European House Borer

EHB larvae to beetle comparison

European House Borer (EHB), Hylotrupes bajulus (L.) is a destructive longicorn beetle pest of timber, attacking seasoned untreated softwood timber including pine, fir and spruces. It can infest furniture, structural timber in buildings as well as dead parts of pine trees.

Its current distribution includes Europe, Africa, North and South America, the Middle East and Australia, where it was first found in Perth’s eastern suburbs in January 2004 and an eradication program ensued.

In 2010 a determination was made that it was not technically feasible to eradicate EHB from Western Australia and the eradication program has moved into a management program phase.

Notifiable status

European House Borer (Hylotrupes bajulus) is not a notifiable plant pest in NSW.

However, if you suspect European House Borer:

A full list of notifiable plant pests and diseases can be found in Schedule 2 of the NSW Biosecurity Act 2015.

What’s the threat to NSW?

NSW is currently free of EHB.

The most likely pathway of entry of EHB into NSW is by the movement of undetected larvae in infested seasoned pinewood.

EHB larvae are difficult to detect in infested wood. The appearance of emergence holes of the adult beetle is usually the first indication that EHB is present in timber. From a surveillance standpoint, detection at this stage may be too late as damage to the timber has already been done by the larva and the adult may have moved off to mate and infest new timber.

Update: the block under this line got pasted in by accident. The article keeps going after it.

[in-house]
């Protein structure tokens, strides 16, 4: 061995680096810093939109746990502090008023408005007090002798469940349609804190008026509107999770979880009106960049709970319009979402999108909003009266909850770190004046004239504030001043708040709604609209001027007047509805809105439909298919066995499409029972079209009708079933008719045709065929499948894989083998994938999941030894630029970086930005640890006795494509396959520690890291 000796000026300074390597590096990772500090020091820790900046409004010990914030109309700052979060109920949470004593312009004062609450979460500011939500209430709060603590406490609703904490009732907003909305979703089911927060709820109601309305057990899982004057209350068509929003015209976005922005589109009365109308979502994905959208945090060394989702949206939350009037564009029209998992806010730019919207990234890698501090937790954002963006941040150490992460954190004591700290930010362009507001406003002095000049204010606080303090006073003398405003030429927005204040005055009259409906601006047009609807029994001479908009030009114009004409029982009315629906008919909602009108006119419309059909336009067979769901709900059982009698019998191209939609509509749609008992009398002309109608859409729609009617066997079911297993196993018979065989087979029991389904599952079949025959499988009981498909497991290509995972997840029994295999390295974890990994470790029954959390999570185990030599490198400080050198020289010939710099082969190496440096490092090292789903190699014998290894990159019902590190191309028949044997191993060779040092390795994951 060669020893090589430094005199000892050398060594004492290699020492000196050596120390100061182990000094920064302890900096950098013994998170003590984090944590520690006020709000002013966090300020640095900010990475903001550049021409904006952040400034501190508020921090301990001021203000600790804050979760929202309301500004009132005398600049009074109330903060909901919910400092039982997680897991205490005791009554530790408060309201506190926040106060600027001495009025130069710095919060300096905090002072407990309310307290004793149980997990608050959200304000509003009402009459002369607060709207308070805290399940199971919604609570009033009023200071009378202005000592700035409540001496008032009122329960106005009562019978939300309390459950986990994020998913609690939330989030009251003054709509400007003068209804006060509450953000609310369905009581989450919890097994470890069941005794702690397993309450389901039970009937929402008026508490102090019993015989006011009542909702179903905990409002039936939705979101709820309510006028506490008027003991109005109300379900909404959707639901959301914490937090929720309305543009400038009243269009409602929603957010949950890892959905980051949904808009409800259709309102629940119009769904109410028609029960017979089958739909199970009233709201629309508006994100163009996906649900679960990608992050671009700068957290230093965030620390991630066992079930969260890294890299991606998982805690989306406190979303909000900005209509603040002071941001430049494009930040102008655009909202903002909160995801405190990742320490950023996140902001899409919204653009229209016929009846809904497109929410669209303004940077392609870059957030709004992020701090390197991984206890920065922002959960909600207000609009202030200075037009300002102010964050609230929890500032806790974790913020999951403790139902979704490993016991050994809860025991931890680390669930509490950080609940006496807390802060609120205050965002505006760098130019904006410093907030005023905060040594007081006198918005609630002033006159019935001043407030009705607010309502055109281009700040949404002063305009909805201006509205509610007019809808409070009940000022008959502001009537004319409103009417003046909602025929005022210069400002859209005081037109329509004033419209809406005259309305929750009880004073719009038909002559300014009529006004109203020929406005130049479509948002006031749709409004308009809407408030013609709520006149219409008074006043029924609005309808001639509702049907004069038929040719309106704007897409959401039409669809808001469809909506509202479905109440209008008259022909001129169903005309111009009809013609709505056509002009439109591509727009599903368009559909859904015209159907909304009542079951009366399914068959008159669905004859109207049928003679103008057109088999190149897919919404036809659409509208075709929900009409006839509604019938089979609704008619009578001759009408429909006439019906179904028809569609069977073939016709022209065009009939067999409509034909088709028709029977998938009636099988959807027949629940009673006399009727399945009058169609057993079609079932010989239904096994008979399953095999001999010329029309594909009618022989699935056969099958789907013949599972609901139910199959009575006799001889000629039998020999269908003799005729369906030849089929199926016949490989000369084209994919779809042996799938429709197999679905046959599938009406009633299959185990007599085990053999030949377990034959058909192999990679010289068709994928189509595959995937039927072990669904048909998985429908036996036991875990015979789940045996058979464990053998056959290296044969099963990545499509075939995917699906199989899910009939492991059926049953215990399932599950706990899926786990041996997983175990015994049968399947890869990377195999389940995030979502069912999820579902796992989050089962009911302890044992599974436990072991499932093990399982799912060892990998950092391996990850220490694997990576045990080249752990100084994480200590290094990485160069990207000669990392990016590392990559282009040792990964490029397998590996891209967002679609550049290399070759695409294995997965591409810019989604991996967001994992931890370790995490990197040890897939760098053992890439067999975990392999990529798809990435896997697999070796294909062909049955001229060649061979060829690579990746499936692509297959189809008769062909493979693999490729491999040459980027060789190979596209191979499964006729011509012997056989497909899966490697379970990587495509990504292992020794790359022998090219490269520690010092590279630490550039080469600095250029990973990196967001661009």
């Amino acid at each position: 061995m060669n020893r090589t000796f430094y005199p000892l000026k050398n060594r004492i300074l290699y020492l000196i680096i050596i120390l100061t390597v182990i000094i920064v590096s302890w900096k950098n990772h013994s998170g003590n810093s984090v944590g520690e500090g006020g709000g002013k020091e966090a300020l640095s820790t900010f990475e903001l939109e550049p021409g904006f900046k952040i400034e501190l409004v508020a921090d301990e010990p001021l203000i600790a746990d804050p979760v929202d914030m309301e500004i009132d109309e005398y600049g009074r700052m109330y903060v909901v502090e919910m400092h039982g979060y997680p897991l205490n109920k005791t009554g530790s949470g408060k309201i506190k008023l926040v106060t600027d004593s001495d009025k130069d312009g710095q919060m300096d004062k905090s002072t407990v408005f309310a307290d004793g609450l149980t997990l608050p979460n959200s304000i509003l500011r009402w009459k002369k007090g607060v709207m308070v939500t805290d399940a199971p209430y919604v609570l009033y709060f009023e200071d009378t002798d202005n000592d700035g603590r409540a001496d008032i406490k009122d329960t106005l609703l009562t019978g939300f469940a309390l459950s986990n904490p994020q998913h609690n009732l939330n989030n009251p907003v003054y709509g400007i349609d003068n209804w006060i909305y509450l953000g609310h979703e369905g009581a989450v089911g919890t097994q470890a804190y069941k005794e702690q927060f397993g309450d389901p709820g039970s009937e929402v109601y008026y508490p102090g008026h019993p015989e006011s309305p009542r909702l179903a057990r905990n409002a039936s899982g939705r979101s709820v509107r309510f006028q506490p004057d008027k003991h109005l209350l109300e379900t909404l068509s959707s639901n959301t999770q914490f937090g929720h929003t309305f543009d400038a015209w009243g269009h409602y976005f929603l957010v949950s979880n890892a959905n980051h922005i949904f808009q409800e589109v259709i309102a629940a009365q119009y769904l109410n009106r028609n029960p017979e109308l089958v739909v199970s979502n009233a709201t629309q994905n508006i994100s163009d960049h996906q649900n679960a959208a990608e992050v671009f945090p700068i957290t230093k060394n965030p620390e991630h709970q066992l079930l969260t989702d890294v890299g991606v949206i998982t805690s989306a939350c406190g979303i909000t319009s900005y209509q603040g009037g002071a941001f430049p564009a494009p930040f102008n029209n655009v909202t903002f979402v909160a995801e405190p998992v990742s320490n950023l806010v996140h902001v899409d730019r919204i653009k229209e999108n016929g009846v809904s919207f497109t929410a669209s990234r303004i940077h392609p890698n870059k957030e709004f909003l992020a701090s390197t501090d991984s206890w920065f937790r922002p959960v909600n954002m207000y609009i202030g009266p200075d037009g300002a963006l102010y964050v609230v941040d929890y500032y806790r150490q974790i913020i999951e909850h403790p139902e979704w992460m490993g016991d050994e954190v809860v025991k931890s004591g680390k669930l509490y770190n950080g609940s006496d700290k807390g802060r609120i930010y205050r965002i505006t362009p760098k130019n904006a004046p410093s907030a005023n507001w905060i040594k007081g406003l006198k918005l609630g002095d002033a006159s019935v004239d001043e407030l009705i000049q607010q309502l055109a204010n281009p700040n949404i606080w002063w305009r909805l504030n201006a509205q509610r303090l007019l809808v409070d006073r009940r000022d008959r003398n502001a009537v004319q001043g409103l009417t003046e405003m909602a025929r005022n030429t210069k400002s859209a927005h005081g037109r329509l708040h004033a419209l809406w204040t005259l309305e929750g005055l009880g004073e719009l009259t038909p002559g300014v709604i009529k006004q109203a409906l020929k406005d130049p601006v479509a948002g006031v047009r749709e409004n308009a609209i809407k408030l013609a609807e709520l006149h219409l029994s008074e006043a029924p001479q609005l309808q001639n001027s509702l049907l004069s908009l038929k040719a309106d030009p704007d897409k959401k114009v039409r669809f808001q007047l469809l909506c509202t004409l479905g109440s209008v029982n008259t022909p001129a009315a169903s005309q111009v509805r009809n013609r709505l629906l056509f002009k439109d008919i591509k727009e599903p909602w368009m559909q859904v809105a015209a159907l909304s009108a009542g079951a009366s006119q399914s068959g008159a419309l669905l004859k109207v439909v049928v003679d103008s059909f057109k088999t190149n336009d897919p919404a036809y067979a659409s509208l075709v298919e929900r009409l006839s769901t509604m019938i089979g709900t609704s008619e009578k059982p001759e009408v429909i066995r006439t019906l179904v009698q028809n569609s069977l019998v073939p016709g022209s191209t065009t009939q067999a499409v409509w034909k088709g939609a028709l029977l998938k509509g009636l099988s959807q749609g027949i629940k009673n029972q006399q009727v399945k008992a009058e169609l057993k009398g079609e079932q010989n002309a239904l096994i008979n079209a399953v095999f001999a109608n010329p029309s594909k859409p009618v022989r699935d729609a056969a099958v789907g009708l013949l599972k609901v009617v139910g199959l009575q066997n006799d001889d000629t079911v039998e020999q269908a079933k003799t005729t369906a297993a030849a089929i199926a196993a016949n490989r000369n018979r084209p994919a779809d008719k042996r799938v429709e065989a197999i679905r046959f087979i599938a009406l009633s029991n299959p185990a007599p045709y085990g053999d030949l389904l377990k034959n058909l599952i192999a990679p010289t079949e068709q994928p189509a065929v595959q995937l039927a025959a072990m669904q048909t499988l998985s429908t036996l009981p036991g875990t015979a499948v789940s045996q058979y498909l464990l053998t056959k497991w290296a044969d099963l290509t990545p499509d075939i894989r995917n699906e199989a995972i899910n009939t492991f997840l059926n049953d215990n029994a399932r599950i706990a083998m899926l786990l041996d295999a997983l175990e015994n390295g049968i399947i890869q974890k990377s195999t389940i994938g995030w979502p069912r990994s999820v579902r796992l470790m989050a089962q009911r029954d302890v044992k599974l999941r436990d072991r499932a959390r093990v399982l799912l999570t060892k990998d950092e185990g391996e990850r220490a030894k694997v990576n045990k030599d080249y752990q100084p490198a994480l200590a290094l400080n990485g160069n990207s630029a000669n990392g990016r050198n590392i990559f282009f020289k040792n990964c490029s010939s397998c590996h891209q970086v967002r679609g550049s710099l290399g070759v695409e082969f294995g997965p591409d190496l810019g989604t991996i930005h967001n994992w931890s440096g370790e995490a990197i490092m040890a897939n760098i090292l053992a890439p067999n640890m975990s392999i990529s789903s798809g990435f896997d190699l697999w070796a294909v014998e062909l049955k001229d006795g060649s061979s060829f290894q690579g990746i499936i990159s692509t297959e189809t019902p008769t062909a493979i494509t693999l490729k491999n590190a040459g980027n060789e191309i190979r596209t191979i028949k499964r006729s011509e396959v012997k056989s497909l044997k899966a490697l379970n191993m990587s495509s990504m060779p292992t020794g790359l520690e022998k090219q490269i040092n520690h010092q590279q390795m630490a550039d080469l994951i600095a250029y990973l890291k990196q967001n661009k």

If EHB is introduced to NSW and goes undetected, it may establish and not be eradicable.

What to look for

EHB can be been found in dead sections of live pine trees, dead pinewood material and in structural timber in roof trusses.

Oval shaped emergence holes – (5-10 mm wide) running with the grain of infested timber from which the adult beetle has emerged.

Note: other pest beetles also have oval shaped emergence holes but these will typically be found running across the grain.

Frass – this is the droppings of the EHB larvae mixed with fine wood dust. Frass is often found on the ground just below where the adult beetle has emerged.

Blisters – long blister-like swellings under the surface of a thin layer of uneaten wood where the borer has eaten a gallery (tunnel) through the wood and tightly packed it with frass (droppings).

Adult beetles – are brownish-black to black in colour and have a slightly flattened appearance. Beetle wings are usually all black and may have distinctive white patches. The top surface of the first body segment behind the head has two raised, black shiny knobs; two of these are like
eyes. Adults are about 18-25 mm in length with antennae that are about half as long as the body.

EHB Larvae – larvae are rarely seen as they are hidden in the timber. They are a creamy white colour with a rippled body an enlarged flattened head. At maturity larvae can be up to 40mm in length and 7.5 mm wide.

A soft scraping sound – this is made by the larvae as they feed and may be heard most clearly at night.


The Biosecurity Regulation 2017 under the Biosecurity Act 2015 regulates the importation, introduction and bringing of European house borer (EHB) host material into New South Wales that is likely to introduce the pest European house borer (Hylotrypes bajulus).

More information